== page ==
THE 1952 TOPPS CARD IS NOW THE MOST EXPENSIVE SPORTS COLLECTIBLE EVER SOLD AT AUCTION
By Robert Wilonsky
Long before bidding ended in the early hours of August 28, this 1952 Topps Mickey Mantle rookie card was already the world’s most valuable sports card sold at auction. Weeks earlier, in fact, it raced past the previous highwater mark set by the T206 Honus Wagner that sold for $6.6 million last year.
But at 12:28 a.m. that Sunday, it became official when Heritage Auctions sold the 1952 Mantle, graded a Mint+ 9.5 by Sportscard Guaranty Corporation, for $12.6 million.
This extraordinary Mantle rookie card is also more than just the most valuable sports card in the world. This Holy Grail of the hobby is also the most valuable sports collectible ever sold at auction. It surpassed the record achieved earlier this year when the jersey worn by Diego Maradona when he scored the so-called “Hand of God” goal in the 1986 World Cup sold for $9.3 million.
“An eight-figure auction result in the sports market was the stuff of fantasy just a decade ago,” says Chris Ivy, Director of Sports Auctions at Heritage. “We always knew this card would shatter records and expectations. But that doesn’t make it any less of a thrill to be part of an auction during which a single item breaks the eight-figure threshold for the first time. It’s an extraordinary accomplishment for our wonderful team of sports experts at Heritage Auctions. And, of course, we could not have done it without our consignor, Anthony Giordano, who put his trust in Heritage to bring this amazing card to market.”
The card sold during the first session of the auction house’s August 27-28 Summer Platinum Night Sports Auction.
Since Heritage first announced the card’s auction in July, it has been the stuff of international headlines – primarily because Giordano bought the prized Mantle for a then-record-setting price of $50,000 in 1991. Giordano acquired the Mantle from Alan “Mr. Mint” Rosen, then kept it hidden away – ungraded – for the next three decades.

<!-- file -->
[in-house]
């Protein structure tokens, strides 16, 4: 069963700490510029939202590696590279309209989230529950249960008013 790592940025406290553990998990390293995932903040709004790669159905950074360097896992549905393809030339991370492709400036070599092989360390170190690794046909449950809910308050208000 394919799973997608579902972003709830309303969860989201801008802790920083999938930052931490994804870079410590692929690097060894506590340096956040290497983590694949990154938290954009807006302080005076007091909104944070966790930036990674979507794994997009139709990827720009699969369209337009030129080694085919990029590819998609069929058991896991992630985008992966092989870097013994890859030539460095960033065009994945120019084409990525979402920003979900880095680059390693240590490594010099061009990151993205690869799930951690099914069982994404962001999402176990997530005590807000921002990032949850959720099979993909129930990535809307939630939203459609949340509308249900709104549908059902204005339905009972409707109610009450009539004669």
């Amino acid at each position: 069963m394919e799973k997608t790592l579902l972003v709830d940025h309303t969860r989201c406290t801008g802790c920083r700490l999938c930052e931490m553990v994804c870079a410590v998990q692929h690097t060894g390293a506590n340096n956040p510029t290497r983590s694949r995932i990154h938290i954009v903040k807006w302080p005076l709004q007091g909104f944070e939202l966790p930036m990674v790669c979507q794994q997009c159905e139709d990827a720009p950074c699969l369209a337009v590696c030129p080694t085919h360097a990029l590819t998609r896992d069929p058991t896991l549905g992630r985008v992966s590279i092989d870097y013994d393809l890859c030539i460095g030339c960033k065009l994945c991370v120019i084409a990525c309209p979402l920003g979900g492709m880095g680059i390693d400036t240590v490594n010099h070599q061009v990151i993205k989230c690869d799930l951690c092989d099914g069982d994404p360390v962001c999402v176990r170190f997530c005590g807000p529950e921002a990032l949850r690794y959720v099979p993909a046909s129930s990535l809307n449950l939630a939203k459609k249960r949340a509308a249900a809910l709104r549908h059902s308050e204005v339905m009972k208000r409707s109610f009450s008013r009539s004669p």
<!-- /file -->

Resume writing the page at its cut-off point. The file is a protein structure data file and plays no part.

Until the rookie Mantle came to Heritage Auctions earlier this year, its provenance was all that was known about it. The cardboard gem was among the 5,500 1952 Topps cards Rosen bought from a Massachusetts man in the mid-1980s – “The Famous 1952 Topps Baseball Card Find,” as Professional Sports Authenticator once dubbed it. There were myriad Mantles in the old Topps Chewing Gum cardboard box that had been stashed in an attic for more than three decades, but none nicer than the one Rosen sold to Giordano in 1991.
Rosen, in fact, wrote a letter for Giordano that said this 1952 Mantle was “in my estimation the finest known example in the world.” Heritage took the card to SGC, which resulted in the extraordinary grade.
“It bears the finest qualities any 1952 Topps can possess: perfect centering, registration and four sharp corners,” Ivy says. “That this Mantle rookie card remained in this condition for 70 years is a true miracle.”
Yet the mint-condition Mantle was far from the $39,183,299 auction’s lone leap into history. In fact, more than 40 records were set during the auction, which saw an astonishing 45 lots sell for six figures and above.
“The eyes of the collecting world were focused on this historic auction, and we’re pleased to report that the sports collectibles market continues on its bullish run,” Ivy says. “Whether it was for cards, bats, photographs or championship rings, we saw strong participation from both hobby veterans and newcomers alike, all battling to give these treasures new homes in collections all over the world.”